The study, published in Molecular Nutrition & Food Research, examined the effects of zinc deficiency on cellular immune activation and epigenetic mechanisms that promote inflammation after noting that many age-related immune defects, including chronic inflammation, coincide with declining zinc status.
Led by Professor Emily Ho from Oregon State University, the research team found that zinc appears to affect how the immune system responds to stimulation, especially inflammation.
Ho and colleagues showed that zinc deficiency brought about an increase in inflammatory response in cells. Indeed, the team were able to demonstrate, for the first time, that reducing zinc caused improper immune cell activation and dysregulation of inflammatory cytokine IL-6.
"When you take away zinc, the cells that control inflammation appear to activate and respond differently; this causes the cells to promote more inflammation," said Ho.
Zinc is an essential micronutrient required for many biological processes, including growth and development, neurological function and immunity. It is naturally found in protein-rich foods such as meat and shellfish, with oysters among the highest in zinc content.
Approximately 12% of people in the U.S. do not consume enough zinc in their diets. Of those 65 and older, closer to 40% do not consume enough zinc, Ho said.
According to Ho, older adults tend to eat fewer zinc-rich foods and their bodies do not appear to use or absorb zinc as well, making them highly susceptible to zinc deficiency. Indeed, around 40% of US adults aged over 65 do not consume enough zinc, she noted.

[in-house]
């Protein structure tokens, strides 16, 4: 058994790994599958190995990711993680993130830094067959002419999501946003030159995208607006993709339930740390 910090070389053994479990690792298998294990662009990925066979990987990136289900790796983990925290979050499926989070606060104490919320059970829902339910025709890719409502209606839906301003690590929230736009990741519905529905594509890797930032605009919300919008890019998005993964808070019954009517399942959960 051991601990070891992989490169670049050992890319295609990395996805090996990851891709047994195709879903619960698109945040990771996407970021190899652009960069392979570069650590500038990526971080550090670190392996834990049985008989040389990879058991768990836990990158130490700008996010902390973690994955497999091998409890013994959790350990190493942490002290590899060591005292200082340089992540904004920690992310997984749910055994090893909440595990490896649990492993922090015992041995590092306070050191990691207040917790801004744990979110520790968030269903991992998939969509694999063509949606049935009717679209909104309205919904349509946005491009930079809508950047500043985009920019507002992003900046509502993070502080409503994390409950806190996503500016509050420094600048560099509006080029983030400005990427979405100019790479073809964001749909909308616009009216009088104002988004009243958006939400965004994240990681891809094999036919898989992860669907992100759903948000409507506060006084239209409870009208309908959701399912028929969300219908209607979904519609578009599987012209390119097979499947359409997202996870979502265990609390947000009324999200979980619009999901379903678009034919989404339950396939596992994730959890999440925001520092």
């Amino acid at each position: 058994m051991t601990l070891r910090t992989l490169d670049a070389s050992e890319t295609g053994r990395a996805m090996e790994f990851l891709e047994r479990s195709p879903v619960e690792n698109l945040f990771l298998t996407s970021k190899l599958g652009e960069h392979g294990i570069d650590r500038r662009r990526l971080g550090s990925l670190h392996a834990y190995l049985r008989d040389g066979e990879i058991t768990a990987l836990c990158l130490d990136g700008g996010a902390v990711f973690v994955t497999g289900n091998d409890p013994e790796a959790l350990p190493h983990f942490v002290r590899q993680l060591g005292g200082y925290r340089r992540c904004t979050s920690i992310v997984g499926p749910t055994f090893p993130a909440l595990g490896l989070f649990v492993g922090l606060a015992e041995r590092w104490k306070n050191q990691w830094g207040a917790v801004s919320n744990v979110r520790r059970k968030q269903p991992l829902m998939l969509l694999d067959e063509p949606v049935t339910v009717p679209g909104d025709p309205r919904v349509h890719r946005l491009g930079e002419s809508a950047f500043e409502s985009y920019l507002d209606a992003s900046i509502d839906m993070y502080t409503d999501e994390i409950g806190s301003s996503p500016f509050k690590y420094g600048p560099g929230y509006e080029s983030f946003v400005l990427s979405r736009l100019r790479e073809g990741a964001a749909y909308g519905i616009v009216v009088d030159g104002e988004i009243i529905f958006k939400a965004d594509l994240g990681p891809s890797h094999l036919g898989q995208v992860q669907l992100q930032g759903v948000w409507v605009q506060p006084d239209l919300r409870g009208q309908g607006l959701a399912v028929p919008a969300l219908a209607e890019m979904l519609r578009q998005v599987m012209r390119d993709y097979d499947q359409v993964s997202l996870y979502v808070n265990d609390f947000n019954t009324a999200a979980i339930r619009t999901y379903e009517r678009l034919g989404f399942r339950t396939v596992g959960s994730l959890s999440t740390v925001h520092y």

"It's a double-whammy for older individuals," Ho commented.
The study authors compared zinc levels in old and young humans and mice in addition to testing how reducing zinc levels impacted immune responses using in vitro cell cultures.
According to the findings, older mice had low zinc levels that corresponded with increased chronic inflammation and decreased IL-6 methylation, which is an epigenetic mechanism that cells use to control gene expression.
Decreased IL-6 methylation also was found in human immune cells from elderly people, Ho said.
Together, the studies suggest a potential link between zinc deficiency and increased inflammation that can occur with age, she commented.
According to Ho, there is no good clinical biomarker test to determine if people are getting enough zinc, so identifying zinc deficiency can be difficult. In addition, the body does not have much ability to store zinc, so regular intake is important.
However, she warned that getting too much zinc can cause other problems, including interfering with other minerals.
Source: Molecular Nutrition & Food Research
Published online ahead of print, doi: 10.1002/mnfr.201400761
“Zinc deficiency enhanced inflammatory response by increasing immune cell activation and inducing IL6 promoter demethylation”
Authors: Carmen P. Wong, et al